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FDA “Negotiating” to Get More Money from Big Pharma—Again!

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iStock_000001344100XSmallIncreasingly Pharma is funding the FDA. No wonder the agency seems to dance to their tune.

The Prescription Drug User Fee Act (PDUFA) authorizes the FDA to collect fees from companies, allegedly to fund and expedite the drug approval process, but really to pay the agency’s bills. Under this authority, pharmaceutical companies pay fees for certain new human drug applications, biologics applications, and supplements submitted to the agency for review—and the FDA’s review of an application cannot begin until the fee has been submitted.

The law was enacted in 1992, and Congress needs to renew it every ten years; the next deadline for renewal is September 2012. To make this happen, the FDA has been performing its usual ritual of begging and blustering at the same time.

The FDA has been discussing a raise in the FDA “user” fees with industry since July 2010; in fact, Big Pharma had already agreed to a 6% increase in fees for new drugs through 2017. The increase is expected to produce an additional $40.4 million in user fee revenue in fiscal 2012, bringing the fiscal 2013 total to $712.8 million. But FDA still hasn’t arrived at a deal with companies on user fees for medical devices—the FDA made a proposal, but industry rejected it, so the negotiations continue.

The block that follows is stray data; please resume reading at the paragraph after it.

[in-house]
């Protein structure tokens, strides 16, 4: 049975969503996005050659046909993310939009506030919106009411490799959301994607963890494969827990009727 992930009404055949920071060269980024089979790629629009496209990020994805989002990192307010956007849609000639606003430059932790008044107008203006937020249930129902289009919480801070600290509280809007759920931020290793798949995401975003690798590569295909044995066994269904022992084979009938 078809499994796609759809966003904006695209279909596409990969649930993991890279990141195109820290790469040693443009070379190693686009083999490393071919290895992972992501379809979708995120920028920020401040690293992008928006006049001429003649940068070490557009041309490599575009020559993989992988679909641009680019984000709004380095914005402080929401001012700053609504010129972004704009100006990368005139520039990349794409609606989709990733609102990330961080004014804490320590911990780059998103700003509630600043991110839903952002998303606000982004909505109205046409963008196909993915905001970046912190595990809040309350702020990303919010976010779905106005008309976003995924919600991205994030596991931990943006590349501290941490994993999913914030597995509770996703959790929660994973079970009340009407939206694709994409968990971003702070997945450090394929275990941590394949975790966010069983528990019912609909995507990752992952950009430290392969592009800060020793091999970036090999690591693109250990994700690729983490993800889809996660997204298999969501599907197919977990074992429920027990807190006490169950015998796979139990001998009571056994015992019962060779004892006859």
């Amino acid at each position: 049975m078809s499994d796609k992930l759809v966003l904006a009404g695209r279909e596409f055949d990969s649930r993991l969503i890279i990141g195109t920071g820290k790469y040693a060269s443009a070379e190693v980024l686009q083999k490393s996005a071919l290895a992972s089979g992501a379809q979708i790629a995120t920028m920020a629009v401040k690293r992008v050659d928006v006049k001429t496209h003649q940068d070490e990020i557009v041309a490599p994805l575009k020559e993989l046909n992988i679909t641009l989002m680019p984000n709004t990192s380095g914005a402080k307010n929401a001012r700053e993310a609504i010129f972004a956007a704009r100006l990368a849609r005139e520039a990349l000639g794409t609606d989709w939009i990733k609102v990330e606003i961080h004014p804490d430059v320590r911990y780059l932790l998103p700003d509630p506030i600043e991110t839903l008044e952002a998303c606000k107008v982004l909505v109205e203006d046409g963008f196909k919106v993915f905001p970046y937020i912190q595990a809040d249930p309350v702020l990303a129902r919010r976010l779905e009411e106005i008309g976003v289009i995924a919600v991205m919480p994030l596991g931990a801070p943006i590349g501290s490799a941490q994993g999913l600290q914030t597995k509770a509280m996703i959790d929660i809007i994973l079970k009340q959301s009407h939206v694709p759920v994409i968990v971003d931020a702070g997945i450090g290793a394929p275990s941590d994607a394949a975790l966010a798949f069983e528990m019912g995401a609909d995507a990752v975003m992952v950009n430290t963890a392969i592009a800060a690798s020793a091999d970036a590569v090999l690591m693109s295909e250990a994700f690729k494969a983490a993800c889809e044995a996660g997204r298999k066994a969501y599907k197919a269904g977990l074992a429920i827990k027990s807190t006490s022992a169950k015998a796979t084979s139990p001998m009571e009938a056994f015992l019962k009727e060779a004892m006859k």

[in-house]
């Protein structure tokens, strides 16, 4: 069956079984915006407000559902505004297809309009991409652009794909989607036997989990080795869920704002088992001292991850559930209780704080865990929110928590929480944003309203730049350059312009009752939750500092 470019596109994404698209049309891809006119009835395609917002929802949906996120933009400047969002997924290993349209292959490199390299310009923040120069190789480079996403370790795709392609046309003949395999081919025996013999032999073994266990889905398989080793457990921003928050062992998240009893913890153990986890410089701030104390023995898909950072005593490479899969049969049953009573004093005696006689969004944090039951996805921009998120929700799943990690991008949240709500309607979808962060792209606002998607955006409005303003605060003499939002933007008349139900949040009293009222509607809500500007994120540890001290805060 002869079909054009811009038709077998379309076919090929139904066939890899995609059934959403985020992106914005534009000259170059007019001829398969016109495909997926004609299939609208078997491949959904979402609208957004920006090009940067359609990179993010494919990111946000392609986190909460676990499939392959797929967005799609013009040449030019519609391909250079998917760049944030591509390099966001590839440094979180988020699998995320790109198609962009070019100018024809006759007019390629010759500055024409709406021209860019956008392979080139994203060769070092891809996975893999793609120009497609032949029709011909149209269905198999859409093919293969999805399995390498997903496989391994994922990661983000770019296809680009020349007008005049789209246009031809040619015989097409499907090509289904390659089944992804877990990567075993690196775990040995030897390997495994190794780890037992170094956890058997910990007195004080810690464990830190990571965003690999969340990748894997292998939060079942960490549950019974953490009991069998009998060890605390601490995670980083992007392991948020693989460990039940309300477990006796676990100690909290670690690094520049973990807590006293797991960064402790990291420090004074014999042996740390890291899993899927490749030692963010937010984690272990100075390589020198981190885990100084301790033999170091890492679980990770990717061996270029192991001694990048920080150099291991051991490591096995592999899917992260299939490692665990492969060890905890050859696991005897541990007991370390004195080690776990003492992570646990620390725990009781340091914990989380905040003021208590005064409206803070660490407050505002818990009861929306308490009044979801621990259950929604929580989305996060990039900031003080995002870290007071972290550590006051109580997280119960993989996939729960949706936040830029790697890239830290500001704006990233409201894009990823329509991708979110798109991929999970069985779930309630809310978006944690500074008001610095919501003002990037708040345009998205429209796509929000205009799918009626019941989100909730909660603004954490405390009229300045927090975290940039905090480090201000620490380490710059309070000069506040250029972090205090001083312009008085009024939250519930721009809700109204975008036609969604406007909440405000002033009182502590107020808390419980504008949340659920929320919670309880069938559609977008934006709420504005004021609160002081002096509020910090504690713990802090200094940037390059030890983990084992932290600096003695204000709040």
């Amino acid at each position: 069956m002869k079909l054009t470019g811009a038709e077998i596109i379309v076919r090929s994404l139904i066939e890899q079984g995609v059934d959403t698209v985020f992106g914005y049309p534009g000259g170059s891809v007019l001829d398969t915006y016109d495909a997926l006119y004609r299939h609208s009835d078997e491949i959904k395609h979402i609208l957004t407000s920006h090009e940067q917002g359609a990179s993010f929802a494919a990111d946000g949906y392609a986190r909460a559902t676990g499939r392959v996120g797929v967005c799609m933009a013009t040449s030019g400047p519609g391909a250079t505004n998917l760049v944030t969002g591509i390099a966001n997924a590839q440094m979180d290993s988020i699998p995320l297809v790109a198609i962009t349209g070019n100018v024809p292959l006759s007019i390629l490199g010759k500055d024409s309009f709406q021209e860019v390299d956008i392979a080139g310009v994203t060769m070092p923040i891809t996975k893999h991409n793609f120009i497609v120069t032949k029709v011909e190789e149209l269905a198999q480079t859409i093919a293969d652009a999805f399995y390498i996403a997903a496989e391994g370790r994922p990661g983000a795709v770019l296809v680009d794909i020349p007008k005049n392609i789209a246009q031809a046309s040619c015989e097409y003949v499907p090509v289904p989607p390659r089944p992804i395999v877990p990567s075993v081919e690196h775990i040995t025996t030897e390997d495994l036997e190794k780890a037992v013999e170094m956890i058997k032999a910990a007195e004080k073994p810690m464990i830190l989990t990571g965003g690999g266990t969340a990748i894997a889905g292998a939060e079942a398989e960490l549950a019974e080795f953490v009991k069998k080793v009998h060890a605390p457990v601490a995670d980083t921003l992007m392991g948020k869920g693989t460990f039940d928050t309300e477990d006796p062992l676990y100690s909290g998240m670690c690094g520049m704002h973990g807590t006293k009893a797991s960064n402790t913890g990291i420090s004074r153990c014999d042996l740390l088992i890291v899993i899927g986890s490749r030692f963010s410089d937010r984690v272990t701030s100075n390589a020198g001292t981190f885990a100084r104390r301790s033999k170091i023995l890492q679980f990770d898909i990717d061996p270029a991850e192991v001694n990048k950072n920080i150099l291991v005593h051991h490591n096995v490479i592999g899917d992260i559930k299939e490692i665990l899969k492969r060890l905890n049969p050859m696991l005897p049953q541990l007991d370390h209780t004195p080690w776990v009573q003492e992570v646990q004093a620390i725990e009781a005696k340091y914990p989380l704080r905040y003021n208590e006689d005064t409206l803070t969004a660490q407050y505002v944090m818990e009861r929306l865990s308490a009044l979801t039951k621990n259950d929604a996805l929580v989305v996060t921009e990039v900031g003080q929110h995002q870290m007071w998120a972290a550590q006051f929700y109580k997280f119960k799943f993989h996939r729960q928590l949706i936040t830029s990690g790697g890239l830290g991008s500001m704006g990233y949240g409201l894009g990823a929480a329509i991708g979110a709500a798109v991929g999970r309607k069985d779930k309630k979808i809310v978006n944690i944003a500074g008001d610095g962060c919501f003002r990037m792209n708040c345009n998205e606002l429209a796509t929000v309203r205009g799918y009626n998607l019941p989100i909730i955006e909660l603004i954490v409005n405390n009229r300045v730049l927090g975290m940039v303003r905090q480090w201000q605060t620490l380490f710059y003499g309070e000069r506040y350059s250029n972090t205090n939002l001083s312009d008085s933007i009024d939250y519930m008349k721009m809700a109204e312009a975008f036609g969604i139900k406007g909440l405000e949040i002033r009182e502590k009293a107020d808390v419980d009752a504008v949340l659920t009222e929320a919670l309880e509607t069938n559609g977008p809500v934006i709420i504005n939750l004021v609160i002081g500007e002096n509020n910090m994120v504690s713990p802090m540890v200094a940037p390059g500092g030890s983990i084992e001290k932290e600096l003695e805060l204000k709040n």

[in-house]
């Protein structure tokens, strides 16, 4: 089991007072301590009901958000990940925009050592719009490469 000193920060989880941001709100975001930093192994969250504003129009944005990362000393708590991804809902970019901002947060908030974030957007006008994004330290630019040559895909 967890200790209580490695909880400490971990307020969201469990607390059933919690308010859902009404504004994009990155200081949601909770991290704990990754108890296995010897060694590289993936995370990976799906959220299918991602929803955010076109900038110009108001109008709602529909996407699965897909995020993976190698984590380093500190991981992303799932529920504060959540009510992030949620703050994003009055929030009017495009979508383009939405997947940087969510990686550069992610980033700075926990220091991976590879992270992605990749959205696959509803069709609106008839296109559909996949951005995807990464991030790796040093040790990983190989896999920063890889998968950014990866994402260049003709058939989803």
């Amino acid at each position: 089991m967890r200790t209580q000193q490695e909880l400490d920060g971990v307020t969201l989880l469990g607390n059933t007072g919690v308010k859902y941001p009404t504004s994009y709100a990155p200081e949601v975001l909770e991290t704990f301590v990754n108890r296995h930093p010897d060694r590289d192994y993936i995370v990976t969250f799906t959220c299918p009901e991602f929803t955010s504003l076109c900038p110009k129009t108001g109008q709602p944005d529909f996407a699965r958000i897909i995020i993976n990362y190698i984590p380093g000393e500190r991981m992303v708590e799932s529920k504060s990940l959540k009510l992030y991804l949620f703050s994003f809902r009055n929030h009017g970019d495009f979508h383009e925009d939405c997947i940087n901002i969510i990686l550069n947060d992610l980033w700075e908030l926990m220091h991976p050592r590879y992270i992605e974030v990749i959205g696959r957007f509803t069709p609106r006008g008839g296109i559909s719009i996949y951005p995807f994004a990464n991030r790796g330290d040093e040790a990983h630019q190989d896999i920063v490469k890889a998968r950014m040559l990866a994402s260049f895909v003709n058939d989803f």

According to the FDA itself, drug companies provide fully 60% of the FDA’s drug review costs—which means that the FDA’s review and regulation of pharmaceutical drugs is largely funded by the very drug companies under review!

Could this brand of crony capitalism be part of the reason why the FDA is apparently so biased against supplements, which it regards as competition for drugs? Or why the drugs the FDA approves are so dangerous that, as we reported last year, they kill 50,000 Americans and send more than 700,000 more to emergency rooms each year?

PDUFA is what is known as a “must-pass” bill. Such bills become vehicles for other, smaller bills looking to slide through unnoticed as riders. We will keep a close watch on that—as well as on the FDA’s so-called negotiations with its friends in the pharmaceutical industry.

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